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Old 05-29-2014, 08:24 AM
 
Location: Victoria TX
42,663 posts, read 74,367,851 times
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Wherever you go in the Northern Hemisphere, the sky is always the same, and you can find the Big Dipper to assure you that at least one familiar friend has come with you on your travels. But if you ever travel to the south, especially beyond the Tropic of Capricorn, it's a whole new sky you've never seen before.

Of the 30 or 40 brightest stars, there are quite a few more of them visible in the southern sky than in the north, And you won't want to return home and tell people that No, you did not see the Southern Cross -- the most important tourist attraction in the Southern Hemisphere.

So if you plan a trip south, pick up a southern star chart, and spend at least a few minutes exploring the sky. Try to download one online before you go, they are not that easy to find when you get there. In fact, I had to make my own, when I lived in Chile. I found an old copy of the World Almanac in a used bookstore, which had a list of about 100 stars with their magnitude, ascension and declension. I got out a sheet of paper and my trusty compass and protractor from a school supply store, and drew my own star chart, which amazed me by being usefully accurate. I was hooked, and spent the year going out and following the movement of the stars around the southern sky.
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Old 05-30-2014, 10:18 AM
 
Location: Viña del Mar, Chile
16,411 posts, read 26,273,842 times
Reputation: 16497
Quote:
Originally Posted by jtur88 View Post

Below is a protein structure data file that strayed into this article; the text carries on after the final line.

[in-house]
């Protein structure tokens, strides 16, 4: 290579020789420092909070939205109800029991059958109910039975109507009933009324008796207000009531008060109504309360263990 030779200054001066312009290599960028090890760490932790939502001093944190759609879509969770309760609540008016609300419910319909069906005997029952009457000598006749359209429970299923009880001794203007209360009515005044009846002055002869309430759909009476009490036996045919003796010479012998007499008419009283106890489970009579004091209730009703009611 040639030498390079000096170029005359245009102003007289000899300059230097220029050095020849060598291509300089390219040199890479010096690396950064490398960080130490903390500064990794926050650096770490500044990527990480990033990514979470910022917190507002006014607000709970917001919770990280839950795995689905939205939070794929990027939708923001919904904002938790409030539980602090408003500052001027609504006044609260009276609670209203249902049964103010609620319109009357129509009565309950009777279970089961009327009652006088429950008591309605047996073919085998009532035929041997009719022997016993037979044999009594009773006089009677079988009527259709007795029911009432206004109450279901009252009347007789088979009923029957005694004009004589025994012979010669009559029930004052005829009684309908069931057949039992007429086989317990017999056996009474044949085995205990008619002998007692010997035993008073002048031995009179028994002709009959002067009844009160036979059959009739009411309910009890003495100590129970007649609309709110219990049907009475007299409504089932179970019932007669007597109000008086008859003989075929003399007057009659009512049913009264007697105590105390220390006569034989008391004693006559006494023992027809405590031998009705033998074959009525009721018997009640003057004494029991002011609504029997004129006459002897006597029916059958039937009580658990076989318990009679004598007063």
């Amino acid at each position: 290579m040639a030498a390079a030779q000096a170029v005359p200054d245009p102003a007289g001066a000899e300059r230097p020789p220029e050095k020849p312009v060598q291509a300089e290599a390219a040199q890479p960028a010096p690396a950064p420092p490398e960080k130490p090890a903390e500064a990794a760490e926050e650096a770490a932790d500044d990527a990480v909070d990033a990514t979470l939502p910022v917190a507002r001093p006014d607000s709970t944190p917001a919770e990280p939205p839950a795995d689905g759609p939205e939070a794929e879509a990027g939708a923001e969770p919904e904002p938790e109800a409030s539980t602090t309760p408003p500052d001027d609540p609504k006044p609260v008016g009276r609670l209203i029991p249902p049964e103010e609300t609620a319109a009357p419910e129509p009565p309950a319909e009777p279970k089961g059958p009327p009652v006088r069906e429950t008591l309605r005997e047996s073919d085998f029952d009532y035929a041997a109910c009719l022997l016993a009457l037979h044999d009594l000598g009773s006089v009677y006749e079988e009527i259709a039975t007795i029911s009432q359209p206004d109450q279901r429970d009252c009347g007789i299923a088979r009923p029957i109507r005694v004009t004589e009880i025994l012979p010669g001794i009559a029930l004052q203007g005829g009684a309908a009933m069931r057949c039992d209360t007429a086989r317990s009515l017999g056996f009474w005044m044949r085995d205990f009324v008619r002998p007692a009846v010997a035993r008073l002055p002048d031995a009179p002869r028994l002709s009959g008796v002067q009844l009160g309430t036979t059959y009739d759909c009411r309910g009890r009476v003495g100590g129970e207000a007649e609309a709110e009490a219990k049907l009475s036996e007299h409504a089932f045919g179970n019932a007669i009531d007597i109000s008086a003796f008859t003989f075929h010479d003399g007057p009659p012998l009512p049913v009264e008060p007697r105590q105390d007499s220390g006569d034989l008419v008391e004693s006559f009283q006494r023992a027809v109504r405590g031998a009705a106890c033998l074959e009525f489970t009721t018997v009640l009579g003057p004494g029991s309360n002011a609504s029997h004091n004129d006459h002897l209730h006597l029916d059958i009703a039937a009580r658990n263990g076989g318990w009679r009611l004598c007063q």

Wherever you go in the Northern Hemisphere, the sky is always the same, and you can find the Big Dipper to assure you that at least one familiar friend has come with you on your travels. But if you ever travel to the south, especially beyond the Tropic of Capricorn, it's a whole new sky you've never seen before.

Of the 30 or 40 brightest stars, there are quite a few more of them visible in the southern sky than in the north, And you won't want to return home and tell people that No, you did not see the Southern Cross -- the most important tourist attraction in the Southern Hemisphere.

So if you plan a trip south, pick up a southern star chart, and spend at least a few minutes exploring the sky. Try to download one online before you go, they are not that easy to find when you get there. In fact, I had to make my own, when I lived in Chile. I found an old copy of the World Almanac in a used bookstore, which had a list of about 100 stars with their magnitude, ascension and declension. I got out a sheet of paper and my trusty compass and protractor from a school supply store, and drew my own star chart, which amazed me by being usefully accurate. I was hooked, and spent the year going out and following the movement of the stars around the southern sky.
How do you spot it?
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Old 05-30-2014, 01:24 PM